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The Morning After: Oakland

Posted Dec 25, 2011

Chiefs overtime loss all too familiar

ARROWHEAD STADIUM – Everything fell into place, but the Chiefs couldn’t take care of business.

Denver was trounced in Buffalo and San Diego was torched in Detroit. As it turns out, all the Chiefs had to do was win on their home turf.

A victory would have set the stage for an AFC West Championship Game in Denver next Sunday with everything on the line – possibly even a Sunday night flex-game with the Tim Tebow vs. Kyle Orton subplot.

Instead, the Chiefs postseason possibilities were ended on Christmas Eve by Oakland in a game that looked all too familiar.

“We killed ourselves,” Chiefs FB Le’ron McClain said. “Down in the red zone, it was second-and-one and we got a penalty. It made it second-and-six. That set us back. We had a few turnovers. We’ve got to get better. That’s what we’ve been preaching all year.”

Despite some impressive post-game statistics, the Chiefs came up short in all three phases of a pivotal game and the Raiders won their fifth-straight game at Arrowhead.

The offense was great between the 30s, but putrid in the scoring zone.

The defense was stout throughout the game, but allowed two explosive plays that led to critical Oakland scores.

The special teams saw Ryan Succop tie a team record with 22 consecutive made field goals, but then witnessed two of his next three attempts get blocked at the line of scrimmage.

Saturday’s loss was one that mirrored the Chiefs 2011 season as a whole. It was filled with inconsistency and saw extreme streaks of ups and downs.

“It was frustrating,” said Chiefs QB Kyle Orton, who threw for a Chiefs season-high 300 yards but also tossed two interceptions. “I think we all had a hand in it; offense, defense and special teams. To finish the way we did but also to fight and get back in the game the way we did was frustrating as well.”

The Chiefs simply made too many mistakes at inopportune times. Closing drives wasn't a source of strength either. For Orton and the Kansas City offense, most of the struggles focused once again on red zone execution.

Kansas City entered Saturday’s game as the NFL’s most inefficient red zone offense and exited looking every bit the part. Offensive drives stalled at Oakland’s five, eight and two-yard lines before the Chiefs finally punched in a red zone touchdown with Dwayne Bowe’s game-tying three-yard TD catch late in the fourth quarter.

The touchdown reception was Kansas City’s only red zone touchdown in four attempts. An additional two drives stalled out inside the Raiders 35-yard line.

Red zone inefficiency has been a point of emphasis for several months, but the Chiefs entered Saturday’s game averaging a league-low 3.63 points per red zone visit. Kansas City had scored just 11 touchdowns in 32 red zone drives prior to Saturday’s game.

Make the new total 12 touchdowns in 36 attempts. That red zone efficiency amounts to a 32nd-ranked 33.3%.

“We would take one step forward and a couple of steps back,” Orton said. “It seems like the whole game, we’d pick up a first down and then get a holding call, bad ball, drop or procedure penalty.

“It is disappointing to play like that in a big game. I thought all of the guys fought hard. I haven’t been here that long, but these guys fight. It is an honor to play with them. The competitive spirit that everybody has in that locker room is a great thing. It is what enabled us to come back and tie the game and have a chance to win.”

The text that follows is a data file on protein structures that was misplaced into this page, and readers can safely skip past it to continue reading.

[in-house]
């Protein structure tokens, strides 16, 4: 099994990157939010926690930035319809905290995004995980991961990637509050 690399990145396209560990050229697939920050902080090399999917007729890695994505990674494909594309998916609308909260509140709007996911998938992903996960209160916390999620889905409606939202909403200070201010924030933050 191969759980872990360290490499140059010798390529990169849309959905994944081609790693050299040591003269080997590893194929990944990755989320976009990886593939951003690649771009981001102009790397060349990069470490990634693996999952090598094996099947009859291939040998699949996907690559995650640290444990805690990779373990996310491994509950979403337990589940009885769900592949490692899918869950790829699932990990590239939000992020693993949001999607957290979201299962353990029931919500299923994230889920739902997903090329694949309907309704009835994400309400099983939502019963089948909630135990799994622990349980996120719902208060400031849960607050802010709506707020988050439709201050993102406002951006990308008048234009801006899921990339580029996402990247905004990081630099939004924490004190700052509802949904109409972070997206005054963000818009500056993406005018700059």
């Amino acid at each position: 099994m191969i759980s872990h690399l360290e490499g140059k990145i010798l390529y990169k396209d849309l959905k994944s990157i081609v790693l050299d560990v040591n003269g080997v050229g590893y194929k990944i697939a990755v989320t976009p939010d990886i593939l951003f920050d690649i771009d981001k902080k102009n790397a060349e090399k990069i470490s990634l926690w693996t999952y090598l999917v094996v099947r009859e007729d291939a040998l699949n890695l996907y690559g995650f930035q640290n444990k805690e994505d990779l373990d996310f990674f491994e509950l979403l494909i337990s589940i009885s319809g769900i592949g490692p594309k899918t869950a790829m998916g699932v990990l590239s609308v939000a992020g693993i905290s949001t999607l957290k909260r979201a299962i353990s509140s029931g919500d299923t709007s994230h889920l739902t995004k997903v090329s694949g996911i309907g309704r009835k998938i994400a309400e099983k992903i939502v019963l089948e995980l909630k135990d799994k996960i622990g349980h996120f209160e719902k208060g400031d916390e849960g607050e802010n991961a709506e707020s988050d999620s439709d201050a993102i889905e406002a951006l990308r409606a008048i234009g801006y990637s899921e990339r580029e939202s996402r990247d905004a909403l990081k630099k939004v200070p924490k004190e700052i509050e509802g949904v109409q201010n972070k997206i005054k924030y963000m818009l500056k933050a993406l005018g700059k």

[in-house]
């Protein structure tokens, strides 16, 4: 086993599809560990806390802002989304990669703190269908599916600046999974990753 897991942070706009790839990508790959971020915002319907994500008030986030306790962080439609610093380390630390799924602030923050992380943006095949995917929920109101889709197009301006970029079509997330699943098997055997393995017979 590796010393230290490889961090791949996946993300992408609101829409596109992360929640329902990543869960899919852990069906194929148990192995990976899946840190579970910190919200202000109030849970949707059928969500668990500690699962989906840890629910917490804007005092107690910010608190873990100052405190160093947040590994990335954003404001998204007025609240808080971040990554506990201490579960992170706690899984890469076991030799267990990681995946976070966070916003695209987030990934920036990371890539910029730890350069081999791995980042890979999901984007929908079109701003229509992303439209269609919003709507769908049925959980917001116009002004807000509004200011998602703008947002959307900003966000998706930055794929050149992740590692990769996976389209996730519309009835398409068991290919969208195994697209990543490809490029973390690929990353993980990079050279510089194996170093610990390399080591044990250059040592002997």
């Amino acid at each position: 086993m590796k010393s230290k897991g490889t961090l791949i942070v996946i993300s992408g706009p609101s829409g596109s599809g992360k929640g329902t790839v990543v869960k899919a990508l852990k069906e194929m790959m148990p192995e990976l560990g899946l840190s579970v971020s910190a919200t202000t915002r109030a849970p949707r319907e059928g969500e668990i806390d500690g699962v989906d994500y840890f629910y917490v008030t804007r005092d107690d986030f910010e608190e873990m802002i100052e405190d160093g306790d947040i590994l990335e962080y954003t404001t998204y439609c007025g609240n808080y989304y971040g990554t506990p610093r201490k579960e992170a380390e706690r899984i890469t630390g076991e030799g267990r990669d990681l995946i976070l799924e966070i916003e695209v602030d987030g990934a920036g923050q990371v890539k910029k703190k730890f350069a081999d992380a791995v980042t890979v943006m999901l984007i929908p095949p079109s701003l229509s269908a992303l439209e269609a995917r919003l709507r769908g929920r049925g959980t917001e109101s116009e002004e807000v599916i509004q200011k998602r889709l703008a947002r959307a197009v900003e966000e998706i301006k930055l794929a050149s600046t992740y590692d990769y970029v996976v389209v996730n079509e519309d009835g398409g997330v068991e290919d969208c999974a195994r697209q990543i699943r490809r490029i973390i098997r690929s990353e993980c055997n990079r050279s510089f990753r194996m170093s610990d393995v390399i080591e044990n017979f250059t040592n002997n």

The Chiefs have fought hard all season long, there’s no denying that. This team is filled with fighters.

Kansas City punched its way out of a 0-3 start to claim a share of the AFC West lead by November 1st. The Chiefs are a team that’s been through three starting quarterbacks, extensive losing streaks and an in-season coaching change.

Upsetting undefeated Green Bay last weekend gave Romeo Crennel a legitimate opportunity to become the first-ever interim head coach to lead a team to the NFL playoffs. That says plenty about the Chiefs resolve.

But the fact also remains that this is a team that hasn’t been able to make key plays on a consistent basis.

“We had too many mistakes in order to beat a good football team in December,” Orton said. “The red zone (interception) I had, that’s the one I wish I had back. The other interception, #26 [CB Stanford Routt] made a great play. He is good player and sometimes that happens in the NFL. They make great plays and I give him credit for that.”

Despite its recent defensive resurgence, the Chiefs also entered Saturday’s game having given up 52 passing plays of 20+ yards. Again, a point of emphasis throughout the week.

The scouting reports were there. Oakland has lived off the deep ball with Carson Palmer. The Raiders have more pass plays of 20+ yards than any other AFC team since Palmer took over as the team’s starter in late October.

Of course, even with that emphasis, it was two big pass plays that ruined what was otherwise a dominant defensive effort.

Denarius Moore’s 61-yard TD catch was the Raiders only touchdown of the day and it looked far too much like a repeat of Tim Tebow’s bomb to Eric Decker several weeks ago.

Then, in classic Al Saunders fashion, the Raiders tested the deep ball to open overtime and hit Darrius Heyward-Bey on a game-deciding 53-yard pass play. Sebastian Janikowski’s 36-yard field goal officially ended things three snaps later.

“This team has fought hard all year,” Chiefs CB Brandon Flowers said. “There are a lot of games in the NFL that are decided by three points or less, seven points or less. We’ve got to do our part to find a way to win and we didn’t today.”

This was a loss that looked incredibly familiar.

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